Over the next decade, the spread and maturation of additive manufacturing could challenge major control mechanisms for inhibiting nuclear proliferation. At the same time, the cyber-physical nature of this production technology creates the potential for the emergence of an Internet of Nuclear Things, which could be harnessed to increase the information visibility of dual-use activities in civil nuclear programs. This new capability could offer unique opportunities to mitigate proliferation risks and augment traditional methods of regulating and monitoring sensitive nuclear technologies. But barriers stand in the way of leveraging an Internet of Nuclear Things – notably, political issues related to information access and integrity. As additive manufacturing technology matures, government and industry stakeholders should adopt a strategic approach toward an evolving Internet of Nuclear Things – an approach that would include principles to encourage transparency within the Internet of Nuclear Things and ensure the integrity of the information it produces. Read this free-access article in the March/April digital Journal.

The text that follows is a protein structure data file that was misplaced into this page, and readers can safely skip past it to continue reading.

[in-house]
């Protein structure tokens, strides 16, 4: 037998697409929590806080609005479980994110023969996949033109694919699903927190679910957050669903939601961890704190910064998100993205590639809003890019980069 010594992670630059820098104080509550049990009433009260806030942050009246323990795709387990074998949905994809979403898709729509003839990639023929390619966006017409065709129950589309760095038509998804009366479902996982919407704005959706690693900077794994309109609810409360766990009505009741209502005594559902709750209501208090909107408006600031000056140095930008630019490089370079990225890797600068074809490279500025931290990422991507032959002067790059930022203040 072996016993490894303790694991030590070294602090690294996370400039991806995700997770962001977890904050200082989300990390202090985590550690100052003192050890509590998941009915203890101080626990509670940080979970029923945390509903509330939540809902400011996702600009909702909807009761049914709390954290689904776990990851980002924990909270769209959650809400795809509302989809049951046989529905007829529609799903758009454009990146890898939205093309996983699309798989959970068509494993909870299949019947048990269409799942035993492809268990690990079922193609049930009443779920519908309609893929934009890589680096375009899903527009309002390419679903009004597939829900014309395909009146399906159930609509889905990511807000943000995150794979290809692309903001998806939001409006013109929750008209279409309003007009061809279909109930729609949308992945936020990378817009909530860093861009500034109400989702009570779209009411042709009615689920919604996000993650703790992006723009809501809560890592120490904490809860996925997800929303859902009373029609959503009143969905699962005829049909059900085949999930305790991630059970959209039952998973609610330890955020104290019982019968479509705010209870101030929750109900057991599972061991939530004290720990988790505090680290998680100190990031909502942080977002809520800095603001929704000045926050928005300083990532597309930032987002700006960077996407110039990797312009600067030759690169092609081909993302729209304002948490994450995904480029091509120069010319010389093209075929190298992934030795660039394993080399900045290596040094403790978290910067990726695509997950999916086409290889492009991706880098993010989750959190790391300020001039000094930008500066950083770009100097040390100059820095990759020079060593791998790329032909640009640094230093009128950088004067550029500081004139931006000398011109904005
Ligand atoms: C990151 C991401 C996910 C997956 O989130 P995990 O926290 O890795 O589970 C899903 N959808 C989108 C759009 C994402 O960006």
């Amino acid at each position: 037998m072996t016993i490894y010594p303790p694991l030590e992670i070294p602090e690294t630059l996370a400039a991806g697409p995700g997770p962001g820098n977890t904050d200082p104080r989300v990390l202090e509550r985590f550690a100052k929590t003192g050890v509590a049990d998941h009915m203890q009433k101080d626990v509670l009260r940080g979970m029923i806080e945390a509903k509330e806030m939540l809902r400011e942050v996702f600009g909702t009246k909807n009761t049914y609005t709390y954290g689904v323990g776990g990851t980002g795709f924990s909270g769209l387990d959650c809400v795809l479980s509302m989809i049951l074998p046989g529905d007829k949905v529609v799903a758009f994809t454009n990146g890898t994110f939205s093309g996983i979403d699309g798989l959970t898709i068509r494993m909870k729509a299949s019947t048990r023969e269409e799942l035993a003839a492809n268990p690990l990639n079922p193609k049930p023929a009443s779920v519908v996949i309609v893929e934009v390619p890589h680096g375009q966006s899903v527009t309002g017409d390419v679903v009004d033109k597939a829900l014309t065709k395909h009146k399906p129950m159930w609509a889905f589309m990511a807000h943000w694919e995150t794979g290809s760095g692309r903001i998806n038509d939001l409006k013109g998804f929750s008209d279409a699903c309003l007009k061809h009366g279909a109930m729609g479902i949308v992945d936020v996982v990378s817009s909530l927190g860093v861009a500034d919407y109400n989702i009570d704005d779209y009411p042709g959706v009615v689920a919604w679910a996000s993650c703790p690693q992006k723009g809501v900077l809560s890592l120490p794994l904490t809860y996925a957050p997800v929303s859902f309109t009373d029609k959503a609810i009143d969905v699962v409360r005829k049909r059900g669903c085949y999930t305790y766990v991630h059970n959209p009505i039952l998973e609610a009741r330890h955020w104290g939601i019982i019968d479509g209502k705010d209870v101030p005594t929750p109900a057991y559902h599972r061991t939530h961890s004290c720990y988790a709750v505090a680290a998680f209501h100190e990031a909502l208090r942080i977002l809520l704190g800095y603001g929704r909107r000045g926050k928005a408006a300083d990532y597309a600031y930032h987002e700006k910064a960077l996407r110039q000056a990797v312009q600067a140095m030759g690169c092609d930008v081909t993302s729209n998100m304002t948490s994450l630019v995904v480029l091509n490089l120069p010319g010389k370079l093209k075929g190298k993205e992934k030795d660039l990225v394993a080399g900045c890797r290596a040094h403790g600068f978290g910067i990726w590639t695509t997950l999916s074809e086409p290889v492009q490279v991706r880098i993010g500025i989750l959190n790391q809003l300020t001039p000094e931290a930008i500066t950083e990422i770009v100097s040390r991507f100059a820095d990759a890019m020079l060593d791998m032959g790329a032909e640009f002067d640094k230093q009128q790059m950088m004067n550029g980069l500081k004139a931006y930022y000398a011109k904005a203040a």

The Bulletin elevates expert voices above the noise. But as an independent, nonprofit media organization, our operations depend on the support of readers like you. Help us continue to deliver quality journalism that holds leaders accountable. Your support of our work at any level is important. In return, we promise our coverage will be understandable, influential, vigilant, solution-oriented, and fair-minded. Together we can make a difference.